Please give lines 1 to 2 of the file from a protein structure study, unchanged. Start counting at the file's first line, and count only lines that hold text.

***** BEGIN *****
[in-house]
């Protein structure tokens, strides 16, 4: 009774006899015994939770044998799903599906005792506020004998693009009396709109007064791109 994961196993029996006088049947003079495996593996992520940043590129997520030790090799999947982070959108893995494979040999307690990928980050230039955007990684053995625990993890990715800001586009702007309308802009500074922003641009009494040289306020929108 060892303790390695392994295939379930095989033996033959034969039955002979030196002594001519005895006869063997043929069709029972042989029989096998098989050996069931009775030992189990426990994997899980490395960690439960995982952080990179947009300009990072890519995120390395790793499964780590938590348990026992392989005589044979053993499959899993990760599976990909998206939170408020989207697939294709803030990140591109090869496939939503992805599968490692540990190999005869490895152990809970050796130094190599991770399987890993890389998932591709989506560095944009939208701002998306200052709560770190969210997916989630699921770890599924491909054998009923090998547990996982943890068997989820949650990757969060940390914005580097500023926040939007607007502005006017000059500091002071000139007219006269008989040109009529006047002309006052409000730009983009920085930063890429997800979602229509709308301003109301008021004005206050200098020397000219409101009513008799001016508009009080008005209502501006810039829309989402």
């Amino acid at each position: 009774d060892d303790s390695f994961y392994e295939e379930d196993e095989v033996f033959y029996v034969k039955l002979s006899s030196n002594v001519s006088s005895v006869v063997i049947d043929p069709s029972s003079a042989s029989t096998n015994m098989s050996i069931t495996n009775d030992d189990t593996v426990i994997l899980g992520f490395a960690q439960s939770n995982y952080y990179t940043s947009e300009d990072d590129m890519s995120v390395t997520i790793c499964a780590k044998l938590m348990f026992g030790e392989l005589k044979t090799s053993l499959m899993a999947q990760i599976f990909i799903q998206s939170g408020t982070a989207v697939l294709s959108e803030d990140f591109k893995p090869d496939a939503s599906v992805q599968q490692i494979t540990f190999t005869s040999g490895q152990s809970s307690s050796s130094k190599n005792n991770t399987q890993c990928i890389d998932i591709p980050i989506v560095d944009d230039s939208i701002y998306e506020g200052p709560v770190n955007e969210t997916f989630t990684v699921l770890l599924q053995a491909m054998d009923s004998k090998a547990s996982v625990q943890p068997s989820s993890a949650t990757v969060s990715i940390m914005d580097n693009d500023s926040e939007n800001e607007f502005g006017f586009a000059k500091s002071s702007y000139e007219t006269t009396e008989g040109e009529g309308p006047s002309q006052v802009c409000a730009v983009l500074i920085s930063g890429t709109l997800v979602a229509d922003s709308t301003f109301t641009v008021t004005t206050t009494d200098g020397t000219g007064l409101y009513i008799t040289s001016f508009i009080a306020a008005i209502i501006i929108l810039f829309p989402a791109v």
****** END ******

[in-house]
């Protein structure tokens, strides 16, 4: 009774006899015994939770044998799903599906005792506020004998693009009396709109007064791109 994961196993029996006088049947003079495996593996992520940043590129997520030790090799999947982070959108893995494979040999307690990928980050230039955007990684053995625990993890990715800001586009702007309308802009500074922003641009009494040289306020929108 060892303790390695392994295939379930095989033996033959034969039955002979030196002594001519005895006869063997043929069709029972042989029989096998098989050996069931009775030992189990426990994997899980490395960690439960995982952080990179947009300009990072890519995120390395790793499964780590938590348990026992392989005589044979053993499959899993990760599976990909998206939170408020989207697939294709803030990140591109090869496939939503992805599968490692540990190999005869490895152990809970050796130094190599991770399987890993890389998932591709989506560095944009939208701002998306200052709560770190969210997916989630699921770890599924491909054998009923090998547990996982943890068997989820949650990757969060940390914005580097500023926040939007607007502005006017000059500091002071000139007219006269008989040109009529006047002309006052409000730009983009920085930063890429997800979602229509709308301003109301008021004005206050200098020397000219409101009513008799001016508009009080008005209502501006810039829309989402």